Later Years, Death and Legacy
Among his later works was Astoria (1836), an account of the formation of John Jacob Astor's fur company, followed by The Adventures of Captain Bonneville (1837). After another stint abroad as U.S. minister to Spain (1842-46), Irving spent his later years at his New York estate of "Sunnyside," in the Hudson River Valley which served as a meeting place for the leading writers, artists and politicians of his era. He turned out a succession of mainly historical and biographical works during this time, including his biography Life of Mohammed in 1849 and the five-volume Life of George Washington (1855-59) completed shortly before his death.
Irving also sought to nurture his successors and pushed for stronger laws to protect writers from copyright infringement. Washington Irving died of a heart attack in Tarrytown, New York on November 28, 1859. He seemed to foretell his death, as he said before going to bed: "Well, I must arrange my pillows for another weary night! If this could only end!" Irving was, fittingly, buried in Sleepy Hollow Cemetery. His Sunnyside estate outside of Irvington, New York is open to the public (under normal circumstances) for tours and to enjoy the views of the Hudson River.
ounds overlooking the Hudson River.
Impact on American culture
Irving popularized the nickname "Gotham" for New York City, and he is credited with inventing the expression "the almighty dollar". The surname of his fictional Dutch historian Diedrich Knickerbocker is generally associated with New York and New Yorkers, as found in New York's professional basketball team The New York Knickerbockers. Underscoring the endurance of his fictional creations, "The Legend of Sleepy Hollow" was adapted into a 1999 film by director Tim Burton, and served as the basis for a TV series in 2013.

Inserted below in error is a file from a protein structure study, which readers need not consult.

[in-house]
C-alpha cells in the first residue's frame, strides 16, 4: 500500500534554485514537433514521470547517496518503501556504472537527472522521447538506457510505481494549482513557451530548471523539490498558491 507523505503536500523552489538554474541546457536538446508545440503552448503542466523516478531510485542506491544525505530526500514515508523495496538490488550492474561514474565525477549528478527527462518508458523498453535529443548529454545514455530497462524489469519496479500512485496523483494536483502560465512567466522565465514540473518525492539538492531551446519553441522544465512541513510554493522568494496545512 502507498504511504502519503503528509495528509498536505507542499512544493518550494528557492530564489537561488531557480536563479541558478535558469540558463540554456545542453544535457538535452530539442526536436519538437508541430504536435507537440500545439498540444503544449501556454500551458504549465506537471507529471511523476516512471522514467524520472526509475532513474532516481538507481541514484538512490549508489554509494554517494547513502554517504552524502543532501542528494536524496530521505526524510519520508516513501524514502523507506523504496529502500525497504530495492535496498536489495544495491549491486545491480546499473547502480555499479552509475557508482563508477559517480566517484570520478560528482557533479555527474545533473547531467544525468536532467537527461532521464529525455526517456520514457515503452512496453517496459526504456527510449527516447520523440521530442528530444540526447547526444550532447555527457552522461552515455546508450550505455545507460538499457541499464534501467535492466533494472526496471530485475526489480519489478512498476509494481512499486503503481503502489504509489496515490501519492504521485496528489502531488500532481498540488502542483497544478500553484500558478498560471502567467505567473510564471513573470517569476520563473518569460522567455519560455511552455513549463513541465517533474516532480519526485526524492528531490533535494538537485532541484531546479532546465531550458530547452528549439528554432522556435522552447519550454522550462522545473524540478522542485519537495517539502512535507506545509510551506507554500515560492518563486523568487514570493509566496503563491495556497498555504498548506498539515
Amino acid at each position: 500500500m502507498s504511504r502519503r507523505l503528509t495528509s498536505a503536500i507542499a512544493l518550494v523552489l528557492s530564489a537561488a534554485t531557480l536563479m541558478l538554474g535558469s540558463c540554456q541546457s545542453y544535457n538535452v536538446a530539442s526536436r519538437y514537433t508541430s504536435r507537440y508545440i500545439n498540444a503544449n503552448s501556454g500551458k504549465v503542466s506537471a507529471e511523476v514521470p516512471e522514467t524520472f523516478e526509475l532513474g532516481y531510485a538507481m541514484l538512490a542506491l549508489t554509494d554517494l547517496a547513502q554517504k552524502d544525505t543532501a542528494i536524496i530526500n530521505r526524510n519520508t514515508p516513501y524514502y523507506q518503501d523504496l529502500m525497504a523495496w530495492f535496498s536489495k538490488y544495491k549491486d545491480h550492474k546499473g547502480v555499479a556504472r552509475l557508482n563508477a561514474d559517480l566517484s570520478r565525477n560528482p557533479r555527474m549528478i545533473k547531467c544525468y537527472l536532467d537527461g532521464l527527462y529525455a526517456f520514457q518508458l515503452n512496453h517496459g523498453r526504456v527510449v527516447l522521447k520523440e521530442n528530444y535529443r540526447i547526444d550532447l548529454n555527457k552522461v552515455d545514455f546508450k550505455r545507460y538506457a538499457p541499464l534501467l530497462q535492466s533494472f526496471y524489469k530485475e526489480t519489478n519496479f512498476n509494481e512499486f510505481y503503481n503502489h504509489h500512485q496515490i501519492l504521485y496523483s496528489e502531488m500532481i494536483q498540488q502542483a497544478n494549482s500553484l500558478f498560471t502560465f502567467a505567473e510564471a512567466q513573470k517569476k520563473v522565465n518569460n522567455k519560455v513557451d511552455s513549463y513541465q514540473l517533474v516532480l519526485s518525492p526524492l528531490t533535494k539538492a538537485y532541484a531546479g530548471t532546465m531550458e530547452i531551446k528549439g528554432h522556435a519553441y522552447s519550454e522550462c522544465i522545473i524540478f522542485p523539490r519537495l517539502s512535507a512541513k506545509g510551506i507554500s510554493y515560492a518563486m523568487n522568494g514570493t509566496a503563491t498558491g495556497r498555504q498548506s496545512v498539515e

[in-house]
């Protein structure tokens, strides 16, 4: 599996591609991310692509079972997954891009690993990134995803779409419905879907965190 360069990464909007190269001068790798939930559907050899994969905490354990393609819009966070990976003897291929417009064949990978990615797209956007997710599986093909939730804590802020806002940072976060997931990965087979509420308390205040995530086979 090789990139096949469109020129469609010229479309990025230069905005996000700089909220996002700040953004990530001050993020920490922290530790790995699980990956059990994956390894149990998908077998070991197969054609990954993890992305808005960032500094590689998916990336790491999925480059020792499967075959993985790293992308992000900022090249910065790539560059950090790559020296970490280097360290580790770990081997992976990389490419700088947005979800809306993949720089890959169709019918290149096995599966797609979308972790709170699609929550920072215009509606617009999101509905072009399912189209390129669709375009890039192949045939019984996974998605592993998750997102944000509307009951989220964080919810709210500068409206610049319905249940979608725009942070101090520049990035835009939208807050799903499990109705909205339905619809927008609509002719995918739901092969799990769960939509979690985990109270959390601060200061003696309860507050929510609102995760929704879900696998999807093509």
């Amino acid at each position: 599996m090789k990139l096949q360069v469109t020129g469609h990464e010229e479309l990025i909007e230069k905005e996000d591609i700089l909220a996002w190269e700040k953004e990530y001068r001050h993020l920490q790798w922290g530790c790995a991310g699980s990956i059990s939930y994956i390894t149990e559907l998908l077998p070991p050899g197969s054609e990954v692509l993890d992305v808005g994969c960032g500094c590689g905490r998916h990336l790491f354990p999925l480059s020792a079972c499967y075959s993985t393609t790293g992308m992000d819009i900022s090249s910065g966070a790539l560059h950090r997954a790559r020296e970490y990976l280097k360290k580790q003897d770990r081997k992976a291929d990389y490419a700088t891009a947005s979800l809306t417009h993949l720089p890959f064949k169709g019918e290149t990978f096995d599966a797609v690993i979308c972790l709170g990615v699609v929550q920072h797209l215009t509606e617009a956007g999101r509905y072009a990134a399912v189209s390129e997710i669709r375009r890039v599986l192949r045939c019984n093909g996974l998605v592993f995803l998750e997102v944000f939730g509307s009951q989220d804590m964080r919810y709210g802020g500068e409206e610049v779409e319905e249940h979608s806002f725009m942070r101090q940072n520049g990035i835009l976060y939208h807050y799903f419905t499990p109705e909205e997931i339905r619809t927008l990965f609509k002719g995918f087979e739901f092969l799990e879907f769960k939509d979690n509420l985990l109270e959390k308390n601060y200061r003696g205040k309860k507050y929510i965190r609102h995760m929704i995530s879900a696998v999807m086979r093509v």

Salmagundi lampooned New York City culture and politics in a manner much like today's Mad magazine. It was in the November 11, 1807, issue that Irving first attached the name "Gotham" to New York City, based on the alleged stupidity of the people of Gotham, Nottinghamshire in England.
One of Irving's most lasting contributions to American culture is in the way that Americans celebrate Christmas. In his 1812 revisions to A History of New York, he inserted a dream sequence featuring St. Nicholas soaring over treetops in a flying wagon, an invention which others dressed up as Santa Claus. In his five Christmas stories in The Sketch Book, Irving portrayed an idealized celebration of old-fashioned Christmas customs at a quaint English manor which depicted English Christmas festivities that he experienced while staying in England, which had largely been abandoned. He used text from The Vindication of Christmas (London 1652) of old English Christmas traditions, and the book contributed to the revival and reinterpretation of the Christmas holiday in the United States.
The village of Dearman, New York changed its name to "Irvington" in 1854 to honor Washington Irving, who was living in nearby "Sunnyside", which is preserved as a museum. Influential residents of the village prevailed upon the Hudson River Railroad, which had reached the village by 1849, to change the name of the train station to "Irvington", and the village incorporated as Irvington on April 16, 1872. The town of Knickerbocker, Texas was founded by two of Irving's nephews, who named it in honor of their uncle's literary pseudonym. The city of Irving, Texas states that it is named for Washington Irving as is Irving Place in the Gramercy Park-Union Square area of Manhattan.
Irving and his grave were commemorated by Henry Wadsworth Longfellow in his 1876 poem "In The Churchyard at Tarrytown", which concludes with:
How sweet a life was his; how sweet a death!
Living, to wing with mirth the weary hours,
Or with romantic tales the heart to cheer;
Dying, to leave a memory like the breath
Of summers full of sunshine and of showers,
A grief and gladness in the atmosphere